90% of murders in Mexico from 2010 to 2016 remain unsolved


The Mexican government has passed a number of new laws over the past decade to address crime.

One main problem with implementing these laws effectively is widespread corruption across the government, military, and justice system. The Mexican military, for example, is tasked with fighting cartels – but soldiers have also been known to sell weapons to them.

In 2008, the Mexican Congress approved a series of constitutional reforms affecting the criminal justice system – these reforms addressed the reality that people often are arrested and convicted for crimes they did not commit. This is partial because Mexico’s old legal system presumed all people put on trial were guilty until proven innocent – the reforms switched this norm to the U.S. model, so people are now considered innocent until proven guilty.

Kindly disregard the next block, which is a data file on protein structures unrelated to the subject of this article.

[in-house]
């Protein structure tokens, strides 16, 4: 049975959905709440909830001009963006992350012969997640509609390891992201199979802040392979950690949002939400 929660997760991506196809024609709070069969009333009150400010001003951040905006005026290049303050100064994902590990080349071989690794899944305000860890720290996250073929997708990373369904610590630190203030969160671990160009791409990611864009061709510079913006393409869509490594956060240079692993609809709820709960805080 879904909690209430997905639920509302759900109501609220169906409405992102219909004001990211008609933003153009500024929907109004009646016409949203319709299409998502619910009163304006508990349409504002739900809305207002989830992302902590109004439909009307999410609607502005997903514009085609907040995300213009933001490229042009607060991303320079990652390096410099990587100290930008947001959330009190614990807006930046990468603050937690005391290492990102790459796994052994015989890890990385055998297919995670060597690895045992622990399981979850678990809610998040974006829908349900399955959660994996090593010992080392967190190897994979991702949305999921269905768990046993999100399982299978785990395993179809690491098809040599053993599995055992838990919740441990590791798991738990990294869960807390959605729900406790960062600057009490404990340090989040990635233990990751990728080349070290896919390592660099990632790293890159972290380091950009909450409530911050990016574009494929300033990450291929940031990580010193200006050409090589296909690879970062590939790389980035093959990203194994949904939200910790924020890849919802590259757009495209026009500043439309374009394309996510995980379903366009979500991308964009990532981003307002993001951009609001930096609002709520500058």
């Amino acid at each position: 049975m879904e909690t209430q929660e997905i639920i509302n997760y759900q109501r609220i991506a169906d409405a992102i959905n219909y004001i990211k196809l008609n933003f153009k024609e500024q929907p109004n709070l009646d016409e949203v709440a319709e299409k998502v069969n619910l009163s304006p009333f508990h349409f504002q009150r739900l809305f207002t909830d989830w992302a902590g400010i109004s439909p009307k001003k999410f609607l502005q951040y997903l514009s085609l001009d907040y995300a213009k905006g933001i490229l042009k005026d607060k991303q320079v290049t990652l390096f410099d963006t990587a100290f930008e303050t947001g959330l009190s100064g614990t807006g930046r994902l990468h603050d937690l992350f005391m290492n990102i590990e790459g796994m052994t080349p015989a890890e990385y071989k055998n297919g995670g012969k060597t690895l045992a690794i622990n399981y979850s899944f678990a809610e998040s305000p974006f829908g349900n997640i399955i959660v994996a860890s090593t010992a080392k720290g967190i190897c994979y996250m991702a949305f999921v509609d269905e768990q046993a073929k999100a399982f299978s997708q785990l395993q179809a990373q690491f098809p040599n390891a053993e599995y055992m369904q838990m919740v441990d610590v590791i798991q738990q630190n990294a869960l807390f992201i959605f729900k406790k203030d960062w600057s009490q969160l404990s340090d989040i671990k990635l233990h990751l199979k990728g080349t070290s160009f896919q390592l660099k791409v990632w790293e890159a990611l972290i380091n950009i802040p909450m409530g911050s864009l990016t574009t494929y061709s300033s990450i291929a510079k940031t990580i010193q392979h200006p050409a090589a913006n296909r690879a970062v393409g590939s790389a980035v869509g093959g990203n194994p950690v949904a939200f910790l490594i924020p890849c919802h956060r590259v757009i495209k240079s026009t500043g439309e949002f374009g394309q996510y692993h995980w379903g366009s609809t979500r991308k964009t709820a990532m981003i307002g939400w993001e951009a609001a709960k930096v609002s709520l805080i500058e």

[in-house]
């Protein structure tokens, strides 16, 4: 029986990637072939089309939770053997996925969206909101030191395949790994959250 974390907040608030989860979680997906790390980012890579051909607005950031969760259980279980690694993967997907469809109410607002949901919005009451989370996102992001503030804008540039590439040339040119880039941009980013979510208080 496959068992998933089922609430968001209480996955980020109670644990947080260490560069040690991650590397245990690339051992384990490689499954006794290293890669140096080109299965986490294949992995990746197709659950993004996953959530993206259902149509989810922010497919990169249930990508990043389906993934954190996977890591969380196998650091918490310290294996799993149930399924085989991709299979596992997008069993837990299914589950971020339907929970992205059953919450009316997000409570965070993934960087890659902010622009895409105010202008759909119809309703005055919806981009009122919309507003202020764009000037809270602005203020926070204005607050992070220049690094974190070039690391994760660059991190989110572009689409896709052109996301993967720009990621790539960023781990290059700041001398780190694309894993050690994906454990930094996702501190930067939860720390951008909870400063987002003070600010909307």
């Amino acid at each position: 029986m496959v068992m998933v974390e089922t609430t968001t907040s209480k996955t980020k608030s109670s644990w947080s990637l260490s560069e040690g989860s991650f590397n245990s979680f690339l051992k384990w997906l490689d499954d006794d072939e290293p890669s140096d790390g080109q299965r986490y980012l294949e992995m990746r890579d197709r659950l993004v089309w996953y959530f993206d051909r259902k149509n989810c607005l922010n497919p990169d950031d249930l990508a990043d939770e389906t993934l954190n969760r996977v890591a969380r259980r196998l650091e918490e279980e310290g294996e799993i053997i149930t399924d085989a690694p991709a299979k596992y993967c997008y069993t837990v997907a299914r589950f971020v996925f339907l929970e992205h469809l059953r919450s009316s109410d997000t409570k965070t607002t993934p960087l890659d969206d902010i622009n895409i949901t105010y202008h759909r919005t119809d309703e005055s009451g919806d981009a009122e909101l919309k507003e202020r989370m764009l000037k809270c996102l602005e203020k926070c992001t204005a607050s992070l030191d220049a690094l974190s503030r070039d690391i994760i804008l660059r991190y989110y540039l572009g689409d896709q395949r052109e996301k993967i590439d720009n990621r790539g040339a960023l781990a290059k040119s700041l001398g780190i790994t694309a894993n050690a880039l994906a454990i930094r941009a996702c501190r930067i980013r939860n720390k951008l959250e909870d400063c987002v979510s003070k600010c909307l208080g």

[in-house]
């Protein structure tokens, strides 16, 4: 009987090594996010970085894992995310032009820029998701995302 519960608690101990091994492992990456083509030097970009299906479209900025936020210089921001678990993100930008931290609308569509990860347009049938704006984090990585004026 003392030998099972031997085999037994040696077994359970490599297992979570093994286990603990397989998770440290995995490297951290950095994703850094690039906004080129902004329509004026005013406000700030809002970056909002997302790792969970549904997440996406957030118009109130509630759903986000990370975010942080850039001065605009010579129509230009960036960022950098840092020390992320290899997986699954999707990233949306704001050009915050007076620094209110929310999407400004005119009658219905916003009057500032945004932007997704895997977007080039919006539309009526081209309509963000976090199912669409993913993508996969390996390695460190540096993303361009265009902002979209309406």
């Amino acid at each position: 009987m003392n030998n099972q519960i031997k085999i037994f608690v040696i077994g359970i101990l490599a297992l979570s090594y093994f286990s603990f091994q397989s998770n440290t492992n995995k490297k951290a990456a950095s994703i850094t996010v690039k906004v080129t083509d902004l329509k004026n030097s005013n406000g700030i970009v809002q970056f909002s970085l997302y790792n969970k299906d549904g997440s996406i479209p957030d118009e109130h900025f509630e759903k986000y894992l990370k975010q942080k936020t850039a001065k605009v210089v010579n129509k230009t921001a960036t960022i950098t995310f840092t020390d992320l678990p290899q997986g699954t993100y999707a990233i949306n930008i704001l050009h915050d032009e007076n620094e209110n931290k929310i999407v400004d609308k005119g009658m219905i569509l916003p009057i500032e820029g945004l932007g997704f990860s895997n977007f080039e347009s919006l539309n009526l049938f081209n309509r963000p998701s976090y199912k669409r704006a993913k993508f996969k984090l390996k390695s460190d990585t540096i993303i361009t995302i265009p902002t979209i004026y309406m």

Over 90% of murders in Mexico from 2010 to 2016, meanwhile, remain unsolved.

The changes to the criminal justice system aim to address these issues and make several important changes. These reforms include making trials – which were typically documented only in writing – oral, making it easier for people to track court cases and leading to a rise in public monitoring of court proceedings.

The changes also mandated that three independent judges serve on all trials, to avoid the risk of a single judge aligned with drug cartels presiding over a decision.

The changes were fully implemented across all 31 states of Mexico in 2016. But these reforms have not reduced violence in Mexico. They only scratch the surface and do not address the structural issues – like misogyny and racism – at the root of violence against particularly vulnerable people, like women and Indigenous people.

Most Mexican people also do not trust their police or the criminal justice system.

University of California’s San Diego’s Center for U.S.-Mexican Studies estimates that 93.3% of crimes are not reported. Out of the small number of reported cases, arrests are made in only 11.5%.

Women, notoriously, are not acknowledged when they report that they are victims of crime, or they are reported missing by loved ones. And violent crimes against women are solved at even lower rates than other crimes.

Source.- OEM

The Mazatlan Post